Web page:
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Borrello: Give Judges More Discretion

State Sen. George Borrello, R-Sunset Bay, wants to give judges more discretion to set bail while also requiring more regular hearings for those who are required to post bail.

The county’s state senator has introduced A.8987 in the Senate to amend the state’s Criminal Procedure Law. Borrello’s proposal would allow judges to take into account a defendant’s flight risk to avoid prosecution, the risk of failing to appear based on a person’s prior criminal convictions or prior failures to appear in court, and the danger a person poses to community safety.

Borrello’s legislation also requires judges to review the status of every defendant that is being held pending bail on a regular basis to ensure that defendants are not incarcerated for an extended time period simply because of an inability to post bail. These scheduled reviews would occur every 4 weeks for Class A misdemeanors, every 6 weeks for Class E felonies, every 8 weeks for Class D Felonies, every 10 weeks for Class C felonies, and every 12 weeks for Class B Felonies.

“By eliminating all bail for hundreds of serious crimes, many dangerous criminals are released back onto the streets within hours after being arrested. The stories abound of these criminals then committing other crimes while awaiting trial. Without any bail to ensure that they return to court, many criminals simply skip their court appearances. Not surprisingly, the number and severity of criminal activity has exploded across New York State, with double digit increases in violent crime,” Borrello wrote in his legislative justification. “This legislation would reinstate judicial discretion in imposing bail after considering the defendant’s flight risk, the seriousness of the crime, and the danger to others and the community. These standards are similar to the bail standards used successful in federal criminal courts for many years.”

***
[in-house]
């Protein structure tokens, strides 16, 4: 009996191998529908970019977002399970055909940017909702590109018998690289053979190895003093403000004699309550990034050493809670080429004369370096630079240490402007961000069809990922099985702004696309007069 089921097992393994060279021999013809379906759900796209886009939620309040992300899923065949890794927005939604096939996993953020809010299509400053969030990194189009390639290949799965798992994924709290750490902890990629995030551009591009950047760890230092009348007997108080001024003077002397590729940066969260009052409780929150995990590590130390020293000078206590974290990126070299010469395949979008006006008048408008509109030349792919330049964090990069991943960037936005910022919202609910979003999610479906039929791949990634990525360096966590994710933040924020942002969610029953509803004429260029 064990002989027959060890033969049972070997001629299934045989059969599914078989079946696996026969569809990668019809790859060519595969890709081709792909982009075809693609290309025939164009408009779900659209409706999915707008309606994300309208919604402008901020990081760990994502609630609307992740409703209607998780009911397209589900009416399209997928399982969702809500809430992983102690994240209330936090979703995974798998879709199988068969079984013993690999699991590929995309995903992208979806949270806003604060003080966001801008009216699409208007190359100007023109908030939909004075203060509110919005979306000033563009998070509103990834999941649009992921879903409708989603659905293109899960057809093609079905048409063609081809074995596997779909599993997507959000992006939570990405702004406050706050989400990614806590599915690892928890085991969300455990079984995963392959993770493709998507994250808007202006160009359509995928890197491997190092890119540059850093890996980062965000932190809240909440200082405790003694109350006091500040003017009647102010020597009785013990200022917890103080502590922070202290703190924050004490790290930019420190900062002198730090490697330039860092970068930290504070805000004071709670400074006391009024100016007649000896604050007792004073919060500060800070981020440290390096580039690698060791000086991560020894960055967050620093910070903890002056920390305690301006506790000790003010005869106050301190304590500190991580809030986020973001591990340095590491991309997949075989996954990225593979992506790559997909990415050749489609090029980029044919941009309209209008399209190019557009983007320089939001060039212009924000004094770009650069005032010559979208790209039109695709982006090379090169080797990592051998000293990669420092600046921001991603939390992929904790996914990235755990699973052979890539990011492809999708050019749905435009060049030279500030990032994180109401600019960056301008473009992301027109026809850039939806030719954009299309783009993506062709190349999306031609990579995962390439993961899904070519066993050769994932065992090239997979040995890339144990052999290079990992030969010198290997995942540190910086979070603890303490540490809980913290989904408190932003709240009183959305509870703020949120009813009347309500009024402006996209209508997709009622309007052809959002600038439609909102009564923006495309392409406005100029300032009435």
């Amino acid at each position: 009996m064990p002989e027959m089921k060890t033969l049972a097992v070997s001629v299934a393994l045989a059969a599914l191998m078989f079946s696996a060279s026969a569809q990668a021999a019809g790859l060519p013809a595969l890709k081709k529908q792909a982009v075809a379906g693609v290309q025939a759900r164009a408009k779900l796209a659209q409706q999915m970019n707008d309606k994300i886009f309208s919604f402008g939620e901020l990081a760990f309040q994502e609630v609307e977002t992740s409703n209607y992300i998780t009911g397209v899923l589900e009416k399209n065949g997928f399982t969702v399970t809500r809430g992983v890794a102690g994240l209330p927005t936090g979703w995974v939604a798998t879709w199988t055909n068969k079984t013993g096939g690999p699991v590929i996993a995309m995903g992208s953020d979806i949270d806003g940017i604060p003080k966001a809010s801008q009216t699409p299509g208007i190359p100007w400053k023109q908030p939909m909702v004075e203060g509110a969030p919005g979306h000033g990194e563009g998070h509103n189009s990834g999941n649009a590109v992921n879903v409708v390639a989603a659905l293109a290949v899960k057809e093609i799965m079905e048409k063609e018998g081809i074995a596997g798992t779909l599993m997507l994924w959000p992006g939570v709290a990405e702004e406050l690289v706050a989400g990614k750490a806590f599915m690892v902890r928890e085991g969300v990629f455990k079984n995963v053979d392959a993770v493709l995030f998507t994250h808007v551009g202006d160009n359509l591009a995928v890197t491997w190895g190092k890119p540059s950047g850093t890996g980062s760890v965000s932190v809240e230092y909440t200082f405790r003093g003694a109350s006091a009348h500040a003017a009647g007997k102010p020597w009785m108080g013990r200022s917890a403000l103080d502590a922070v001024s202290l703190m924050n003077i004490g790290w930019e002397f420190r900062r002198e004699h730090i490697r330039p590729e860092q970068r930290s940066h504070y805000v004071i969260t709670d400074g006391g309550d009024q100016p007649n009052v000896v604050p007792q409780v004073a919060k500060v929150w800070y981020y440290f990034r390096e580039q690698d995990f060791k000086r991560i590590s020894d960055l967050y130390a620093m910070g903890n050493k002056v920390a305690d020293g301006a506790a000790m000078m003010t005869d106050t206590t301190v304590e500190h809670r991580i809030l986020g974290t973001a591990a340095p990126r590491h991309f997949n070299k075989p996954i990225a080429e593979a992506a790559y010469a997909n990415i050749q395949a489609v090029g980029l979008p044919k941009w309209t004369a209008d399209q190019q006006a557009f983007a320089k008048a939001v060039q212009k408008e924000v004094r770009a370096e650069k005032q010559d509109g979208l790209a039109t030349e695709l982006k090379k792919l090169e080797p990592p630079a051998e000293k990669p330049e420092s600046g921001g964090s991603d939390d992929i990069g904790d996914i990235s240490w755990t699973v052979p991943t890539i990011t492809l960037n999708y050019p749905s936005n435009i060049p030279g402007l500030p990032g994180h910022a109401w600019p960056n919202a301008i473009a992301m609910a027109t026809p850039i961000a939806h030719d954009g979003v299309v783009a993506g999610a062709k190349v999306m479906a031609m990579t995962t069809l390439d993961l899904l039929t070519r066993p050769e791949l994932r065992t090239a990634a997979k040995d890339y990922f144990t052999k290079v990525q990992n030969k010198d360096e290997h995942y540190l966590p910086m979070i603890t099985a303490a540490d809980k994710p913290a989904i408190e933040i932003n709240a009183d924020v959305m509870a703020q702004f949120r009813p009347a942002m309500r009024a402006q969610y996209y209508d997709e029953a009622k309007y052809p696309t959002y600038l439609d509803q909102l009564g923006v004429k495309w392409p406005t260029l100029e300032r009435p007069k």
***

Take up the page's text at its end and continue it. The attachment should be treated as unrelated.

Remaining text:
Earlier this year the state Legislature approved, and Gov. Andrew Cuomo signed, revisions to the 2019 bail reform laws that added 15 new bail-eligible categories while also giving judges the option to impose new conditions on defendants awaiting trial who aren’t jailed, such as requiring them to surrender their passport or mandating that they refrain from contact with certain victims or witnesses to their alleged crimes.

Judges can refer defendants to pretrial service agencies for mandatory treatment or counseling, but the law makes clear that the accused person doesn’t have to pay for any of those services.

Neither the 2019 nor the 2020 bail reform statutes included the ability for judges to base a bail amount on a defendant’s possible threat to public safety. According to the Manhattan Institute, New York is the only state to enact bail reform without allowing judges to consider a person’s public safety risk when deciding whether or not to release the person.

“Allowing New York courts to consider the dangerousness of a criminal would bring New York state in line with the rest of the nation,” Borrello wrote. “New York is current the only state in the nation that does not allow judges to consider public safety when releasing dangerous criminals. The Supreme Court has repeatedly ruled that pretrial detention on public safety grounds is constitutionally permitted.”

One of the arguments to reform the bail process in the first place was the burden that bail could place on the poor. Borrello’s proposal would address such concerns by requiring courts to revisit cases based on the seriousness of the alleged crime. Bail orders would be reviewed every four weeks for class A misdemeanors, every six weeks for class E felonies, every eight weeks for class D felonies, every 10 weeks for class C felonies and every 12 weeks for class B felonies.

“To ensure that the defendants are not held in jail pending bail for an unreasonable amount of time, this legislation also requires courts to routinely review the status of any pre-trial detainees to ensure that they should remain in jail pending trial,” Borrello wrote. “Thus, the legislation balances the need to protect the public with the need to ensure that poor defendants do not remain in jail for extended time periods while awaiting trial.”

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